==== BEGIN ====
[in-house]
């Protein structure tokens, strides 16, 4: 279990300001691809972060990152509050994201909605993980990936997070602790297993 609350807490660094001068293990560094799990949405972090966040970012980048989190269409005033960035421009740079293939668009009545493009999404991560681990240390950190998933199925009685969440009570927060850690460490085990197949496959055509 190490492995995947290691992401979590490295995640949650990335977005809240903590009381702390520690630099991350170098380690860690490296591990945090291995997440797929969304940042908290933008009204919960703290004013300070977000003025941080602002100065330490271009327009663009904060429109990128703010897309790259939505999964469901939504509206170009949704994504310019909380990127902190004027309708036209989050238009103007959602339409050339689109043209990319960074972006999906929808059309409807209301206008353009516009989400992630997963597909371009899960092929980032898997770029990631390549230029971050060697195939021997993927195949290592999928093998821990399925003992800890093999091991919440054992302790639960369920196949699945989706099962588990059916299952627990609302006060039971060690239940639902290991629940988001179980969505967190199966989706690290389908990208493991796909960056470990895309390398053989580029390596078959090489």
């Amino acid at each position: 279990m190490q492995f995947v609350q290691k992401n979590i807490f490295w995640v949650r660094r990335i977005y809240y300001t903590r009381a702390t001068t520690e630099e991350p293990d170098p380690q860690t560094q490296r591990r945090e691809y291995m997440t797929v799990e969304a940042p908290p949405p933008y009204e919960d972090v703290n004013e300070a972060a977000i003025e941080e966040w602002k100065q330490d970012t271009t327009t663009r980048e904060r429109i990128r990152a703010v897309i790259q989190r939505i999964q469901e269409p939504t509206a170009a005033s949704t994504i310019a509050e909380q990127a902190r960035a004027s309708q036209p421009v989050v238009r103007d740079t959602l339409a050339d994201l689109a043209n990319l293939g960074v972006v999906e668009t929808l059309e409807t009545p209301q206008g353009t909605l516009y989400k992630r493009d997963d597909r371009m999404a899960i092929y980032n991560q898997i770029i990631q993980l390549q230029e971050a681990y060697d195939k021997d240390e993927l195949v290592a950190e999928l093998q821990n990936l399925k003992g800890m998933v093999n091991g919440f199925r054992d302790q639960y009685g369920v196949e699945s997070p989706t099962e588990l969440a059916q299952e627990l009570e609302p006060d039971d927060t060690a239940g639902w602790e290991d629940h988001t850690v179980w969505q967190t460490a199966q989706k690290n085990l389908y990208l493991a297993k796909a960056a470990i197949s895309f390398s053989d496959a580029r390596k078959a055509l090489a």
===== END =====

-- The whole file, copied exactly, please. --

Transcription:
[in-house]
């Protein structure tokens, strides 16, 4: 279990300001691809972060990152509050994201909605993980990936997070602790297993 609350807490660094001068293990560094799990949405972090966040970012980048989190269409005033960035421009740079293939668009009545493009999404991560681990240390950190998933199925009685969440009570927060850690460490085990197949496959055509 190490492995995947290691992401979590490295995640949650990335977005809240903590009381702390520690630099991350170098380690860690490296591990945090291995997440797929969304940042908290933008009204919960703290004013300070977000003025941080602002100065330490271009327009663009904060429109990128703010897309790259939505999964469901939504509206170009949704994504310019909380990127902190004027309708036209989050238009103007959602339409050339689109043209990319960074972006999906929808059309409807209301206008353009516009989400992630997963597909371009899960092929980032898997770029990631390549230029971050060697195939021997993927195949290592999928093998821990399925003992800890093999091991919440054992302790639960369920196949699945989706099962588990059916299952627990609302006060039971060690239940639902290991629940988001179980969505967190199966989706690290389908990208493991796909960056470990895309390398053989580029390596078959090489």
């Amino acid at each position: 279990m190490q492995f995947v609350q290691k992401n979590i807490f490295w995640v949650r660094r990335i977005y809240y300001t903590r009381a702390t001068t520690e630099e991350p293990d170098p380690q860690t560094q490296r591990r945090e691809y291995m997440t797929v799990e969304a940042p908290p949405p933008y009204e919960d972090v703290n004013e300070a972060a977000i003025e941080e966040w602002k100065q330490d970012t271009t327009t663009r980048e904060r429109i990128r990152a703010v897309i790259q989190r939505i999964q469901e269409p939504t509206a170009a005033s949704t994504i310019a509050e909380q990127a902190r960035a004027s309708q036209p421009v989050v238009r103007d740079t959602l339409a050339d994201l689109a043209n990319l293939g960074v972006v999906e668009t929808l059309e409807t009545p209301q206008g353009t909605l516009y989400k992630r493009d997963d597909r371009m999404a899960i092929y980032n991560q898997i770029i990631q993980l390549q230029e971050a681990y060697d195939k021997d240390e993927l195949v290592a950190e999928l093998q821990n990936l399925k003992g800890m998933v093999n091991g919440f199925r054992d302790q639960y009685g369920v196949e699945s997070p989706t099962e588990l969440a059916q299952e627990l009570e609302p006060d039971d927060t060690a239940g639902w602790e290991d629940h988001t850690v179980w969505q967190t460490a199966q989706k690290n085990l389908y990208l493991a297993k796909a960056a470990i197949s895309f390398s053989d496959a580029r390596k078959a055509l090489a």